Amid “very encouraging signs” in the United Nations-facilitated Libyan political dialogue, the Secretary-General’s Special Representative on the North African nation today said that “time has come to make an agreement” and if possible, before or at the beginning of Ramadan, which begins on 17 June.
“The principles of inclusion, balance and consensus are there, at every step, at every institution and the principle that no side, no actor will be able to impose its views on the other,” he told reporters.
Delegations of the Libyan political talks are currently in Germany’s capital for UN-led discussions hosted with senior officials from a number of States, including the United States, Russia, China, France and the United Kingdom. The five permanent members of the Security Council are sending a “very strong message” of unity and support to Libya, Mr. León said.
“We can continue working for months and for years and maybe to reach a perfect agreement. But Libya doesn’t have the time. Because the people of Libya cannot continue the situation of humanitarian disaster […] there are displaced people in their own country,” he added.
Today’s dialogue was different because Libyans were able to work together “discussing, interacting” which had “not been possible before”. In a communiqué issued following those discussions, participants renewed their strong commitment to the sovereignty, independence, and territorial integrity of Libya, while recalling relevant Security Council resolutions.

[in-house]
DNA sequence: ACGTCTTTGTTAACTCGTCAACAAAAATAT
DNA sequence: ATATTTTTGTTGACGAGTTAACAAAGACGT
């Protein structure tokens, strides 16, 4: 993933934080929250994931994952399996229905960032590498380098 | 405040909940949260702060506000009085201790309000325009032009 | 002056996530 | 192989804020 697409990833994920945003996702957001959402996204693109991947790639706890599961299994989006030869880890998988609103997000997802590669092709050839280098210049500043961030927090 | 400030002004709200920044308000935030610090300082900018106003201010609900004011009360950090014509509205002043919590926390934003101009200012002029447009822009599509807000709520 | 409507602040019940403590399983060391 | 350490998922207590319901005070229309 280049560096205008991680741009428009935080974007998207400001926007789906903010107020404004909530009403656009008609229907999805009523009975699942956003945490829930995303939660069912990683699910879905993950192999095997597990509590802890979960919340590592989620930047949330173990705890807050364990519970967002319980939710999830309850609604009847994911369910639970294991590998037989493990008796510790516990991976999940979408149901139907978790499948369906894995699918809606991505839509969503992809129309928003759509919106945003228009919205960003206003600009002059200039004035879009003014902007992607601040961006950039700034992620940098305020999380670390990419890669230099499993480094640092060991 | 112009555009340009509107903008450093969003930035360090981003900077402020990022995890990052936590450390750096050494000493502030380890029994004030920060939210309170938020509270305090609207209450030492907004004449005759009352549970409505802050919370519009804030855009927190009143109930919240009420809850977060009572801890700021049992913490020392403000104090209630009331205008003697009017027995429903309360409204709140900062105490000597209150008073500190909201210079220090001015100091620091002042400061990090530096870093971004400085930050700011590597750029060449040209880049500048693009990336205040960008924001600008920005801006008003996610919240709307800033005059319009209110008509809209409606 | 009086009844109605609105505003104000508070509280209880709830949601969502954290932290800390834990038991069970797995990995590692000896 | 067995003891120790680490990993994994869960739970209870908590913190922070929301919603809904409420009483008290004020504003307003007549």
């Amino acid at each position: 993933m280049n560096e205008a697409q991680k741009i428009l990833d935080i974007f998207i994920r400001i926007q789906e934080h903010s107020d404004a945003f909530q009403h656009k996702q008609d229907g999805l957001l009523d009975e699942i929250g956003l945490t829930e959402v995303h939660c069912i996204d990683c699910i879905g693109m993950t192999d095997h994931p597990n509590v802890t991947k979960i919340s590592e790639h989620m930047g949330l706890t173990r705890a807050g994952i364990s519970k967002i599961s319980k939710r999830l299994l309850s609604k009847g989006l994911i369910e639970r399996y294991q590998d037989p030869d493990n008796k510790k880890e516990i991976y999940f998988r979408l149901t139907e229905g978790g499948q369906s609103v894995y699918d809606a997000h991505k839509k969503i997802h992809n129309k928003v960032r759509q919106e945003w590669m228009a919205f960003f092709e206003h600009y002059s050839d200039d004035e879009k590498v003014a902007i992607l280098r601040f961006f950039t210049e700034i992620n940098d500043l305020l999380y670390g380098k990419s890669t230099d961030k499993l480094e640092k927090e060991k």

Mr. León underscored the security threat posed by Da’esh, also known as the Islamic State of Iraq and the Levant (ISIL). The group has seized a city in central Libya and has strategized “maybe to divide Libya” by controlling its central city Sirte, which is close to the country’s main oil facilities. He also stressed the importance of addressing the financial and economic situation.
“The main economic source of the country is oil. Libya is not producing oil, the Central Bank cannot sustain the currency anymore,” he warned.
“So Libya has no more time… For all those who are listening from Libya, it is very important to understand and translate this into concrete action; saying very clearly that enough is enough and the time has come to make a deal,” he declared.
From the many messages received on social media, Libyans have expressed that they are “eager to live in democracy and freedom – from all camps, sides and cities.”
“And now it is in the hands of the Libyan actors, the Libyan people to make clear this draft becomes a final one,” Mr. Leon said.
What is important is that the door is still open and that moderates remain strong, and are becoming a majority in both camps, he said, adding that achieving an agreement will not be easy.
“The problem we have in Libya there are many negative forces operating against the agreement,” Mr. León said.